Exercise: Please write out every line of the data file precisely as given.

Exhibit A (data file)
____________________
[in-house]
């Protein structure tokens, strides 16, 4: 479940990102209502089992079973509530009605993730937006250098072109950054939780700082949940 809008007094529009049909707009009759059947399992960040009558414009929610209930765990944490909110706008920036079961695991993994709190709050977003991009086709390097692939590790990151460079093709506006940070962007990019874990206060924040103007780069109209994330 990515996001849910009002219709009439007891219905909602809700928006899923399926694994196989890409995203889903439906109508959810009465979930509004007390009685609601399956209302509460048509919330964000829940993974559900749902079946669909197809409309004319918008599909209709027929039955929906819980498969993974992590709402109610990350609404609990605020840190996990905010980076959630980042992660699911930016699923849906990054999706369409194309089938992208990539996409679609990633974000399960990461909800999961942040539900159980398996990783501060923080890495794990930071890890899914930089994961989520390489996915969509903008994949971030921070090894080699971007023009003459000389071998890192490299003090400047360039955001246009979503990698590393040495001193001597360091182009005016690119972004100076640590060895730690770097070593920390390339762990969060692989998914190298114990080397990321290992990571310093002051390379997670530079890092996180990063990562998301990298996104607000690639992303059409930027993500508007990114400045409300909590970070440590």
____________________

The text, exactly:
[in-house]
């Protein structure tokens, strides 16, 4: 479940990102209502089992079973509530009605993730937006250098072109950054939780700082949940 809008007094529009049909707009009759059947399992960040009558414009929610209930765990944490909110706008920036079961695991993994709190709050977003991009086709390097692939590790990151460079093709506006940070962007990019874990206060924040103007780069109209994330 990515996001849910009002219709009439007891219905909602809700928006899923399926694994196989890409995203889903439906109508959810009465979930509004007390009685609601399956209302509460048509919330964000829940993974559900749902079946669909197809409309004319918008599909209709027929039955929906819980498969993974992590709402109610990350609404609990605020840190996990905010980076959630980042992660699911930016699923849906990054999706369409194309089938992208990539996409679609990633974000399960990461909800999961942040539900159980398996990783501060923080890495794990930071890890899914930089994961989520390489996915969509903008994949971030921070090894080699971007023009003459000389071998890192490299003090400047360039955001246009979503990698590393040495001193001597360091182009005016690119972004100076640590060895730690770097070593920390390339762990969060692989998914190298114990080397990321290992990571310093002051390379997670530079890092996180990063990562998301990298996104607000690639992303059409930027993500508007990114400045409300909590970070440590």